The latest announcements for Google Photos should be no surprise if you've been utilizing the service since its major revamp two years back, particularly with regards to its machine learning capabilities. Shared Libraries are also merely evolutions of a sharing feature that's already existed — you've been able to share individual photos and albums before, but now it's more inviting to those who may not be privy to the Photos' existence.

It's obvious Google is committed to making its photo-storage service soar, which is why it's intent on getting the word out on its usefulness. These features have been added to encourage its veteran users to share photos while inspiring the uninitiated to switch to the service and take advantage of what it can do.

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6 days ago

Google's 'Find My Device' app is the next-gen Android Device Manager

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Android Device Manager is now Find My Device, and it has a few new features to keep it useful and relevant.

One of the less publicized announcements at Google I/O was the rebranding of the popular Android Device Manager — the app that allows you to find or reset a lost or stolen phone — to Find My Device, with a new design and some additional features.

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The fundamentals of the app haven't changed — you still use it to look up the current location, or last GPS location, of any Android device associated with that particular Google account. But the app looks new, with a nice dose of Material Design, and the ability to check the battery and Wi-Fi status if the phone is searchable.

If the phone isn't accessible to Find My Device, it shows the last known location, which could prove incredibly useful when searching for a phone that's been stolen or lost under the proverbial seat cushion.

Find your phone: the ultimate guide to Android Device Manager

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6 days ago

Kodi 18 Leia: What you need to know about the next version of Kodi for Android

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Everything you need to know about the next version of Kodi that's heading to Android.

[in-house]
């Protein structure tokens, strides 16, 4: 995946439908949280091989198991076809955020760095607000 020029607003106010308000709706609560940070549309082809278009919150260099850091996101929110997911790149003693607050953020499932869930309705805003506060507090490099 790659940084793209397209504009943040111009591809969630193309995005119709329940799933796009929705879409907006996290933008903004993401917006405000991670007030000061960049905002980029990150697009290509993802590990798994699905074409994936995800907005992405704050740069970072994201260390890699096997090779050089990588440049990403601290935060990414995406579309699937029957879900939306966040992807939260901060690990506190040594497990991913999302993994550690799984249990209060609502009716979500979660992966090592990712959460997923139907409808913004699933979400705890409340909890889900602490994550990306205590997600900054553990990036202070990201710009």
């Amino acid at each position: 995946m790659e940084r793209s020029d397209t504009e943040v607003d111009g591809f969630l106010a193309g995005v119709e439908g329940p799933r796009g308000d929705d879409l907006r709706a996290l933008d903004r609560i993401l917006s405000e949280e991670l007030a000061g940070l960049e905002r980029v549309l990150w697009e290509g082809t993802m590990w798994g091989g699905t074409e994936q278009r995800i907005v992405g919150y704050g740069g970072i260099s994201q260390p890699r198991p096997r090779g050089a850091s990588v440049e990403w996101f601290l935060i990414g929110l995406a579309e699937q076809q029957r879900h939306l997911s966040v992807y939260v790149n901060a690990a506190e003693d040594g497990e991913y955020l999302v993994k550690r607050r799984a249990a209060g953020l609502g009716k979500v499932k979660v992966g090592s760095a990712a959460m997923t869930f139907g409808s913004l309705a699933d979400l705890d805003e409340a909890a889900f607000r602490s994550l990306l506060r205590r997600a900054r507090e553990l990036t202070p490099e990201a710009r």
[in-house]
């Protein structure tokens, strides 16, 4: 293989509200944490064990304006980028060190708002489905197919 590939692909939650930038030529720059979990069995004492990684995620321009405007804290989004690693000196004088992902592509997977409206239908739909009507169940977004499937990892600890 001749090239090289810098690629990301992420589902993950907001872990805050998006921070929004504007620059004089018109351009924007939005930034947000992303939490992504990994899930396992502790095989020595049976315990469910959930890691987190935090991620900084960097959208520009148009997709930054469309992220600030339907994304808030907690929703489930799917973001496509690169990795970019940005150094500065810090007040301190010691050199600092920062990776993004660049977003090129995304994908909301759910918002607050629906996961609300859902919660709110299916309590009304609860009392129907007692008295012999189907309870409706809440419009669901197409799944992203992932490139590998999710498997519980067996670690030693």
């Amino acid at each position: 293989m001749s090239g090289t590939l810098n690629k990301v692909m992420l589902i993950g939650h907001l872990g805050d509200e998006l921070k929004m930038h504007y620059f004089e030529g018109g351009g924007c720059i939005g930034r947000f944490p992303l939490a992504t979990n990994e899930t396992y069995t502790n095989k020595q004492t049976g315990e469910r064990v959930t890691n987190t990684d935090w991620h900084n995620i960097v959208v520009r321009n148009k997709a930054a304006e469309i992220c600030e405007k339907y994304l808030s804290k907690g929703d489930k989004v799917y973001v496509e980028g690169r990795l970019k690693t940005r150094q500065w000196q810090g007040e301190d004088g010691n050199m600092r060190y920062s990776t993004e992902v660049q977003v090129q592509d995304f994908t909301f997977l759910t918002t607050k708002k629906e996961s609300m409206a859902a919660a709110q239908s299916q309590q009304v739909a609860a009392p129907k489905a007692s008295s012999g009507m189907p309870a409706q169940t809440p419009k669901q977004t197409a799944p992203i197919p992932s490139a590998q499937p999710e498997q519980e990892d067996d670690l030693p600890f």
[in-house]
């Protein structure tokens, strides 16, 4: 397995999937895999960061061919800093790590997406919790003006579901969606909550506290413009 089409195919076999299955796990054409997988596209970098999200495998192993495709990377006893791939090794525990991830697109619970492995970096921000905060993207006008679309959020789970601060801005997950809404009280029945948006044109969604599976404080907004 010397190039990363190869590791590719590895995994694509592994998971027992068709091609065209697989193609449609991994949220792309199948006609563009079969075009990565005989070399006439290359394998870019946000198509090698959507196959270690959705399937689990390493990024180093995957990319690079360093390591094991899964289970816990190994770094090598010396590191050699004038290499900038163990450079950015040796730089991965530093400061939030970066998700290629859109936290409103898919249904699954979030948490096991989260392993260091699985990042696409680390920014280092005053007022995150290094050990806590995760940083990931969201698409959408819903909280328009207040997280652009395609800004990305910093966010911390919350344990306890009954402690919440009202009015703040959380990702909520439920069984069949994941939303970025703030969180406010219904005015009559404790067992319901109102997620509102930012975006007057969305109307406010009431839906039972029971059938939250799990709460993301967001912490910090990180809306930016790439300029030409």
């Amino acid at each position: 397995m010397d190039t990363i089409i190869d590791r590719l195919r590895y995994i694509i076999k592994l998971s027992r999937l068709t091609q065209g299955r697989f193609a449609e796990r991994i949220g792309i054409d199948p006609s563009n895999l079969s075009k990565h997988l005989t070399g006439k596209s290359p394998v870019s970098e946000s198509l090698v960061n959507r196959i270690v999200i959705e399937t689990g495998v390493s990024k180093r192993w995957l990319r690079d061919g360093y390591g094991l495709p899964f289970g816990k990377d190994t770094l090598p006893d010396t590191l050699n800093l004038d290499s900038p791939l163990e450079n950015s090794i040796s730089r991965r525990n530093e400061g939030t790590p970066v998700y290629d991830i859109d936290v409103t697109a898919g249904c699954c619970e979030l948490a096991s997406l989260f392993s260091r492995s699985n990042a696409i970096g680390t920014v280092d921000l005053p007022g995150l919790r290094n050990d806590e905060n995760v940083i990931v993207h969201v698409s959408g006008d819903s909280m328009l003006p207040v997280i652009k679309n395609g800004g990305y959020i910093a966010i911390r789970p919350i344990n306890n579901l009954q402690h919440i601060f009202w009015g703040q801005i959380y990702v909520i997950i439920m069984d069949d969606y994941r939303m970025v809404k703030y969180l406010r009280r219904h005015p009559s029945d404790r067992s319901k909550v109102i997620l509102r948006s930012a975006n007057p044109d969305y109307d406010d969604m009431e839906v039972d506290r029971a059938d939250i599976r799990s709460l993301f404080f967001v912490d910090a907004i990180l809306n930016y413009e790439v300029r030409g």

Kodi 17.1 "Krypton" is the current release that's available through the Google Play Store, but work on next version of the popular media server software is already well underway. In a break from the normal routine of choosing names within the community, Kodi 18 will be known as "Leia," in honor of everyone's favorite princess who sadly left us.

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6 days ago

Best Samsung Phones

If you're into Android, a Samsung phone is probably on your list. Here's what to consider.

Since the debut of the Galaxy S2, Samsung has ranked as one of the top selling manufacturers of Android smartphones. Over the years, the South Korean company has managed to positively iterate on its flagship offerings by offering new features and a better interface with every new model.

This year, it's the Galaxy S8 that takes the spotlight as the defacto Samsung device, but it's not the only Galaxy offering you can choose from. Here's a guide on the differences between the varying high-end Samsung devices you should consider adopting as your daily driver.

This article is updated periodically. It was last updated May 2017.

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6 days ago

Daydream Standalone: Everything we know so far

Google is upgrading Daydream in a big way.

On stage at Google I/O today, VR VP Clay Bavor announced the next step in Daydream's evolution. While using your phone to power a VR headset is convenient, and the experiences created there have been impressive, the next step will probably not be powered by your phone. Clay dubbed this evolution of Daydream "Standalone VR" and this is what we know about it so far!

Read more at VRHeads.com